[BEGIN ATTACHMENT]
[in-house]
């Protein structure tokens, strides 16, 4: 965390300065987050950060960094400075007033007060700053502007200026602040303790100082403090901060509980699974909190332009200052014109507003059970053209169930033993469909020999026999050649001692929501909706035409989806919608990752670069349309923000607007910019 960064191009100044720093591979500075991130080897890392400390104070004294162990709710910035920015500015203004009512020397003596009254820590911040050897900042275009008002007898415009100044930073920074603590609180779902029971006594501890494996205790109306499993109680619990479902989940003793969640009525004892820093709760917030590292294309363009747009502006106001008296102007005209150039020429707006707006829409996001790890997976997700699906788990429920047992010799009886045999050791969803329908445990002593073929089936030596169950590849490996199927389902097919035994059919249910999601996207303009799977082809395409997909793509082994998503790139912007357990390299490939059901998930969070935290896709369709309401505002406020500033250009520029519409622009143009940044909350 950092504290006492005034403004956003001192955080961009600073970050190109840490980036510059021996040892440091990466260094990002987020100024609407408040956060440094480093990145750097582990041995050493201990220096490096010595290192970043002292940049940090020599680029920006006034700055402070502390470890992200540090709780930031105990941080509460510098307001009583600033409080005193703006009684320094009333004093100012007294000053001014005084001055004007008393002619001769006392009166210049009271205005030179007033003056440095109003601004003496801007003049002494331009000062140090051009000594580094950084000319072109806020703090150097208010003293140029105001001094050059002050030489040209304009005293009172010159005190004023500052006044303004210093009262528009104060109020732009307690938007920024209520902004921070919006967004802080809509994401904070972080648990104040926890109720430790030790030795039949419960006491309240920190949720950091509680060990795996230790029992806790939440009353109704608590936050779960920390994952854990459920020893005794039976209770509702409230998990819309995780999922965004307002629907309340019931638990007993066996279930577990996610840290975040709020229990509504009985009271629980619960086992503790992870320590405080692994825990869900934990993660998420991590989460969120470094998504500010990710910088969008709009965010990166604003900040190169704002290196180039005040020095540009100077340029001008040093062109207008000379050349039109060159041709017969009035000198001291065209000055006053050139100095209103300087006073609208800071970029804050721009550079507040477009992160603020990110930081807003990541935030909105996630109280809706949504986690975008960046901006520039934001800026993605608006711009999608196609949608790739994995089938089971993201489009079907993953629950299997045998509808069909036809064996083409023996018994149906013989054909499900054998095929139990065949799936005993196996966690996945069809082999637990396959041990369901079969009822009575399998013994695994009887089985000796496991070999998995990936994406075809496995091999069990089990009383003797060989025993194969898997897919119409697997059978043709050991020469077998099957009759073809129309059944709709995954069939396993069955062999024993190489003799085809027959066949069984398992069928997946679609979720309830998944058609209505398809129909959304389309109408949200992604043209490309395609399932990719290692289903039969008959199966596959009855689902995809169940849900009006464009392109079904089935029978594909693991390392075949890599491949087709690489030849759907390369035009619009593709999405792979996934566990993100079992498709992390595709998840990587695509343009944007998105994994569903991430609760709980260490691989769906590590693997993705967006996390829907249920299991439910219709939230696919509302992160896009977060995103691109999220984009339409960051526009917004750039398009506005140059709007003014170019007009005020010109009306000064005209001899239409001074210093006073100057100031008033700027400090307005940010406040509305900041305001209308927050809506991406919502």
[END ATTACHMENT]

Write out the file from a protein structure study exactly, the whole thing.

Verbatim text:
[in-house]
């Protein structure tokens, strides 16, 4: 965390300065987050950060960094400075007033007060700053502007200026602040303790100082403090901060509980699974909190332009200052014109507003059970053209169930033993469909020999026999050649001692929501909706035409989806919608990752670069349309923000607007910019 960064191009100044720093591979500075991130080897890392400390104070004294162990709710910035920015500015203004009512020397003596009254820590911040050897900042275009008002007898415009100044930073920074603590609180779902029971006594501890494996205790109306499993109680619990479902989940003793969640009525004892820093709760917030590292294309363009747009502006106001008296102007005209150039020429707006707006829409996001790890997976997700699906788990429920047992010799009886045999050791969803329908445990002593073929089936030596169950590849490996199927389902097919035994059919249910999601996207303009799977082809395409997909793509082994998503790139912007357990390299490939059901998930969070935290896709369709309401505002406020500033250009520029519409622009143009940044909350 950092504290006492005034403004956003001192955080961009600073970050190109840490980036510059021996040892440091990466260094990002987020100024609407408040956060440094480093990145750097582990041995050493201990220096490096010595290192970043002292940049940090020599680029920006006034700055402070502390470890992200540090709780930031105990941080509460510098307001009583600033409080005193703006009684320094009333004093100012007294000053001014005084001055004007008393002619001769006392009166210049009271205005030179007033003056440095109003601004003496801007003049002494331009000062140090051009000594580094950084000319072109806020703090150097208010003293140029105001001094050059002050030489040209304009005293009172010159005190004023500052006044303004210093009262528009104060109020732009307690938007920024209520902004921070919006967004802080809509994401904070972080648990104040926890109720430790030790030795039949419960006491309240920190949720950091509680060990795996230790029992806790939440009353109704608590936050779960920390994952854990459920020893005794039976209770509702409230998990819309995780999922965004307002629907309340019931638990007993066996279930577990996610840290975040709020229990509504009985009271629980619960086992503790992870320590405080692994825990869900934990993660998420991590989460969120470094998504500010990710910088969008709009965010990166604003900040190169704002290196180039005040020095540009100077340029001008040093062109207008000379050349039109060159041709017969009035000198001291065209000055006053050139100095209103300087006073609208800071970029804050721009550079507040477009992160603020990110930081807003990541935030909105996630109280809706949504986690975008960046901006520039934001800026993605608006711009999608196609949608790739994995089938089971993201489009079907993953629950299997045998509808069909036809064996083409023996018994149906013989054909499900054998095929139990065949799936005993196996966690996945069809082999637990396959041990369901079969009822009575399998013994695994009887089985000796496991070999998995990936994406075809496995091999069990089990009383003797060989025993194969898997897919119409697997059978043709050991020469077998099957009759073809129309059944709709995954069939396993069955062999024993190489003799085809027959066949069984398992069928997946679609979720309830998944058609209505398809129909959304389309109408949200992604043209490309395609399932990719290692289903039969008959199966596959009855689902995809169940849900009006464009392109079904089935029978594909693991390392075949890599491949087709690489030849759907390369035009619009593709999405792979996934566990993100079992498709992390595709998840990587695509343009944007998105994994569903991430609760709980260490691989769906590590693997993705967006996390829907249920299991439910219709939230696919509302992160896009977060995103691109999220984009339409960051526009917004750039398009506005140059709007003014170019007009005020010109009306000064005209001899239409001074210093006073100057100031008033700027400090307005940010406040509305900041305001209308927050809506991406919502």